Apparently, as the law of supply and demand is taught at Princeton it is only after prices go up the most that demand will start to follow prices up.  In the real world - which apparently doesn't include the Princeton economics department or the New York Times - it is prices that follow demand up.  Prices will always peak after demand has peaked.  The highest prices in any market are always accompanied by reduced sales volumes.  Indeed, technicians and "chartists" in the stock and commodity markets routinely use volume to confirm what prices are doing.  When prices reach record highs in declining volume - as they did with housing in 2005 - it is a classic sell signal.  Short of a company building a new corporate headquarters, there is no better sell signal in a market than higher prices in lower volumes.  What Krugman identified as the housing bubble peak is well after the peak, and by the time of the "Krugman peak" the housing bubble had been deflating for well over a year. 

It was not out of standard, run of the mill economic ignorance of prices following demand that Krugman conveniently chose the time period beginning in 2005 as the peak of the housing bubble.  During the time Krugman identifies as the housing bubble peak, the GSEs were "only" responsible for securitizing about 40% of all mortgages while private label companies were responsible for about 55%.  Because Ginnie Mae was responsible for another 5% of mortgages during this period, the government's role in the mortgage market - 45% - was still enormous, but not as large is it had been.  Indeed, just a few years earlier the market position position of the GSEs was absolutely dominant.  For example, in 2003 the GSEs securitized about 70% of mortgages while private label companies only securitized about 20%. (6) What had caused the GSEs to have a smaller share of the mortgage securitization market in 2005?  Krugman - in purely political partisan fashion - attributed this reduced presence in the market to "pressure" from congress.   

As with most of Krugman's arguments, what he leaves out of them is more revealing than what he includes in them.  The "pressure" from congress was not random but was well-founded.  This pressure was the result of a $6-billion accounting fraud at Fannie Mae that was exposed in September 2004.  In addition, it should be noted that - the GSE's relatively reduced market presence starting in 2005 notwithstanding - one estimate held that by 2008 the government - via Fannie, Freddie, Ginnie Mae and the Federal Housing Administration (FHA) held or insured fully 74% of the 28-million non-prime mortgages in the United States! (7) Krugman makes it seem like the government and the GSEs were bit players in the mortgage market when nothing could be further from the truth.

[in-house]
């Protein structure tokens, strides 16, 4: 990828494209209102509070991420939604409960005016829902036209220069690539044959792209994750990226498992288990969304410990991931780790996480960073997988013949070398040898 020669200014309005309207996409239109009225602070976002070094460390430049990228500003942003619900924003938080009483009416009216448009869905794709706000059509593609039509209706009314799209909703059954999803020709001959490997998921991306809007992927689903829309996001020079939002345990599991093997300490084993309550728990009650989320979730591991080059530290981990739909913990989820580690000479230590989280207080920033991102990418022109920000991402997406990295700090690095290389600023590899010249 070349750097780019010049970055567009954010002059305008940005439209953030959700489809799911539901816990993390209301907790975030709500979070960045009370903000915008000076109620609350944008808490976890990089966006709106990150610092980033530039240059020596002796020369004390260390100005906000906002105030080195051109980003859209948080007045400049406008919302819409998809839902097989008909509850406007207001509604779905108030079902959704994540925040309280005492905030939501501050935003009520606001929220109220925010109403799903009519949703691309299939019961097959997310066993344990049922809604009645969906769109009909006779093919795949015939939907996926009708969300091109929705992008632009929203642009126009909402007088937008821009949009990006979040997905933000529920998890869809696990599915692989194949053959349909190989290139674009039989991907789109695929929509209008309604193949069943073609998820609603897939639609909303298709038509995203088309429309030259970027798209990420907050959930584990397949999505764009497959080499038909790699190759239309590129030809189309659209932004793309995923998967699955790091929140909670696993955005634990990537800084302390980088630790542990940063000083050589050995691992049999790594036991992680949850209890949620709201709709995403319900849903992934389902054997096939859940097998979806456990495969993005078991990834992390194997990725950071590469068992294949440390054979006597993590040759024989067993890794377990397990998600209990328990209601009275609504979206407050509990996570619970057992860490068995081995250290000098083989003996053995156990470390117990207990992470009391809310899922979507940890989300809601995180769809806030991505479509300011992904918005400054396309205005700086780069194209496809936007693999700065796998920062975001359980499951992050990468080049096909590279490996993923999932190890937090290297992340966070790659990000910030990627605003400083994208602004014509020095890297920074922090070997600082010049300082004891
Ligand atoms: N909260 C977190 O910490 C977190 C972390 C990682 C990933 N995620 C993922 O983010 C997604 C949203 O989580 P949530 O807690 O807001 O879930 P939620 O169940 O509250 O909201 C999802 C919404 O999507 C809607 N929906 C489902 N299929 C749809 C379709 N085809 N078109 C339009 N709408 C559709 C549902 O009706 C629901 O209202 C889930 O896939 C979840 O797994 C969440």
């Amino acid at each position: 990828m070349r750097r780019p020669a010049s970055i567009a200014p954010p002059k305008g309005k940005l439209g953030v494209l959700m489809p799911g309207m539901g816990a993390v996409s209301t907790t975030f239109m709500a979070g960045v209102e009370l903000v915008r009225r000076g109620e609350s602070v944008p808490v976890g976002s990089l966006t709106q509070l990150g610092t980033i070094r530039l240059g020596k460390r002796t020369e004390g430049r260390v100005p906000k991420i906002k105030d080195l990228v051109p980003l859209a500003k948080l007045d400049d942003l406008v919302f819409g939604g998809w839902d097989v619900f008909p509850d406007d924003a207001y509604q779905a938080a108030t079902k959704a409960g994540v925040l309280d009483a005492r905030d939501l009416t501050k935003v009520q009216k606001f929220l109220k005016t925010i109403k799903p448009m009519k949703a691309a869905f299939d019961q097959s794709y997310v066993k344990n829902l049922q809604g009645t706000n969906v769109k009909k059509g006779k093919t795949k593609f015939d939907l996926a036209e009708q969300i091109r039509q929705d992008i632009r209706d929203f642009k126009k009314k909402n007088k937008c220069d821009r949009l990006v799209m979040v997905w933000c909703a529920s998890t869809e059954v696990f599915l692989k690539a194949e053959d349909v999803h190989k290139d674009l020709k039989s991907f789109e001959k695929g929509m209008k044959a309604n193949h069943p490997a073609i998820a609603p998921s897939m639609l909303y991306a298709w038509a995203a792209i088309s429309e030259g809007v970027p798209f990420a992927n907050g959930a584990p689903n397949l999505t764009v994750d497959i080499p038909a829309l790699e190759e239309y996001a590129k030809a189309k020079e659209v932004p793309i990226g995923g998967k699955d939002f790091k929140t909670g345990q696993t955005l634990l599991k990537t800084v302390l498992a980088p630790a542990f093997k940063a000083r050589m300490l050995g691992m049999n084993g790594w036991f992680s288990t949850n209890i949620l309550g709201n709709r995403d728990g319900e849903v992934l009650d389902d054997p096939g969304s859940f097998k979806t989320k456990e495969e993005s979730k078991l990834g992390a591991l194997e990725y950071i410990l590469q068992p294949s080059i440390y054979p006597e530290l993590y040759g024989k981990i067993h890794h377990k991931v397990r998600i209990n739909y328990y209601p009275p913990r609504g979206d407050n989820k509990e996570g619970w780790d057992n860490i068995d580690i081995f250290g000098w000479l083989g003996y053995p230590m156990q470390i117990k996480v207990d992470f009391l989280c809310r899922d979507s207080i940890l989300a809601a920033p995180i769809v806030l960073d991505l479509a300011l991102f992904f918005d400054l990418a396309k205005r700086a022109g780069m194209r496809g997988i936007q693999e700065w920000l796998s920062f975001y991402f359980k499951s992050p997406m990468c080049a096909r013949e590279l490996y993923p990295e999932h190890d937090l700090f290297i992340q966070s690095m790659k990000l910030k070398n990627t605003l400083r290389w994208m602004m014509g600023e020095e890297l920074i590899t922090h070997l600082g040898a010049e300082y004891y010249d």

Krugman's defense of the GSEs and the government makes it clear he is a political hack first and an economist a distant second.  In advancing his argument that seeks to minimize the role played the GSEs in the housing collapse, Krugman makes no mention of the essentially criminal behavior of Fannie Mae being the reason for the reduced GSE presence in the housing market during the time period he conveniently identifies as the housing bubble peak.  In attempting to highlight the role played by the private mortgage market, he consciously attempts to obscure what was by anyone's fair reckoning the absolutely dominant mortgage market position held by the government sponsored enterprises, Fannie and Freddie. 

Moreover, in conveniently selecting the approximate two-year period beginning in  2005 as the peak of the housing bubble, Krugman claims Fannie and Freddie couldn't have had much to do with the housing bubble.  The reason being, when the housing bubble was at its worst, the market share of the GSEs in mortgages was at its lowest.  It has been shown that the housing bubble peaked before 2005, and the market presence of the GSEs in the mortgage market - their reduced presence post-2005 notwithstanding - was absolutely dominant.  Of course Prof. Krugman is completely silent - and his silence here is deafening - on the reason for the reduced presence of the GSEs in the post-2005 mortgage market.  The reason was a $6-billion accounting scandal at Fannie Mae!  Regrettably, for everyone studying economics at Princeton or reading his New York Times editorials - and getting dumber in the process - these are not the only mistakes Prof. Krugman makes while defending the GSEs.  These other mistakes will be discussed in Part III.


Peter Schmidt
September 2, 2018

(1) U.S Housing Market Conditions Summary: HUD Prepares to Set New Housing Goals,

(2) HUD News Release 00-317, October 31, 2000,

(3) Kathleen Day, "Fannie Mae Chief Defends Record," Washington Post, March 3, 2000

(4) Nick Timiraos, "HUD Secretary: Fannie, Freddie Housing Goals Didn't Work," Wall Street Journal Blogs, March 03, 2011

(5) Paul Krugman, "The Conscience of a Liberal: Things Everyone in Chicago Knows," New York Times, June 03, 2010

(6) "Fannie and Freddie- The Saga in the Charts," Wall Street Journal MarketBeat, February 11, 2011

(7) Peter J. Wallison and Edward J. Pinto, "Free Fall: How Government Policies Brought Down the Housing Market," American Enterprise Institute, April 26, 2012